Climate change is slowing the conveyor belt of ocean tides that transports warm waters from the tropics into the North Atlantic. A study published today in Nature Climate Change (June 6) examines the effects of a collapsed Atlantic conveyor on global climate. Researchers found that the Earth’s atmosphere could shift to a La Nia-like state if the mechanism, known as the “Atlantic overturning circulation,” collapses. While climate warming has increased moisture in the Researcher’s atmosphere, La Nia has warmed up the ocean in northern Australia over the past two summers. In eastern Australia, flooding and severe droughts in the southwest US would be expected. La Nia can have devastating effects on the East Coast of Australia. Some of the wettest conditions in history were caused by record-breaking floods in Queensland and New South Wales. Drought and bushfires in Southwest North America have caused severe damage to agriculture and emergency services. The 2021 fires alone cost an estimated $1Billion.
Atlantic turns meridional circulation.
The Atlantic upsetting movement is a large glide of warm tropical waters from the North Atlantic. This allows the European climate to remain moderate and the tropics to lose excess heat. The Southern Hemisphere has an equivalent upsetting of Antarctic waters. Climate statistics that have achieved a 120,000-year record reveal that the Atlantic overturning stream is now stopped or has slowed down for a significant period. It turns on European weather and calms it during so-called ‘interglacial durations,’ while the Earth’s temperature is higher. The Atlantic overturning was relatively stable because human civilization started 5,000 years ago. Scientists have noticed a slowdown over the past few decades.
Why slow down?
The specific result of global warming is the melting of the polar ice cap in Antarctica and Greenland. These ice caps melt and release vast amounts of freshwater into oceans. This makes water lighter and lowers the sinking rate at high altitudes. Greenland’s massive 5 trillion tons of ice has melted in the last 20 years. This is equivalent to 10,000 Sydney Herbs of freshwater. If international warming continues to accelerate, this melt fee will continue to rise over the next decades. The anatomy of the oceans could be drastically altered by the collapse of the Antarctic, North Atlantic, and circulations.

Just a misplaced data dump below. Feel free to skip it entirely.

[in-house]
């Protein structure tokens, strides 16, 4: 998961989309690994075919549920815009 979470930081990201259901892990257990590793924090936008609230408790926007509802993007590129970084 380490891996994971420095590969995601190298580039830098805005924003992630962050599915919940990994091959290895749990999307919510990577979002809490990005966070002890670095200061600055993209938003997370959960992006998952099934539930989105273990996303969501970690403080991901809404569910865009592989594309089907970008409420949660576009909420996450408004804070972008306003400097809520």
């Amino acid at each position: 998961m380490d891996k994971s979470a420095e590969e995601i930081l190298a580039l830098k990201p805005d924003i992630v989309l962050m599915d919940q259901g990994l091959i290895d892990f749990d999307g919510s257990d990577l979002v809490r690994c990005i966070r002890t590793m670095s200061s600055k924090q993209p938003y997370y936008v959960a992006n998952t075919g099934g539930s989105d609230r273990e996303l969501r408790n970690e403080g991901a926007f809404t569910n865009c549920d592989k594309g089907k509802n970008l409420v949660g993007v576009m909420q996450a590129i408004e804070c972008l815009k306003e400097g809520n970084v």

The effects of a slowdown
Researchers used an international model to examine Earth’s climate if it experienced the same level of disintegration as it did. Researchers used a significant North Atlantic meltwater anomaly to turn off the Atlantic overturning. Researchers then compared it to an identical run without melting water. Researchers began to notice that there were other impacts on Europe and North America, and they wanted to see how climate could change far away. The Atlantic turning did not cause one issue the simulations revealed the massive buildup of heat south of the Equator. The excess tropical Atlantic heat causes more warm, wet air to rise into the upper troposphere, which causes dry air to fall over the east Pacific.
The descending air pushes warm water towards the Indonesian coasts, strengthening exchange winds. This allows the tropical Pacific to be similar to La Nina. Australians may imagine la Nina’s summers to be cool and wet. Their worst effects, particularly over the east, can be flooding rains, especially if they are below the long-term trend of weather alter.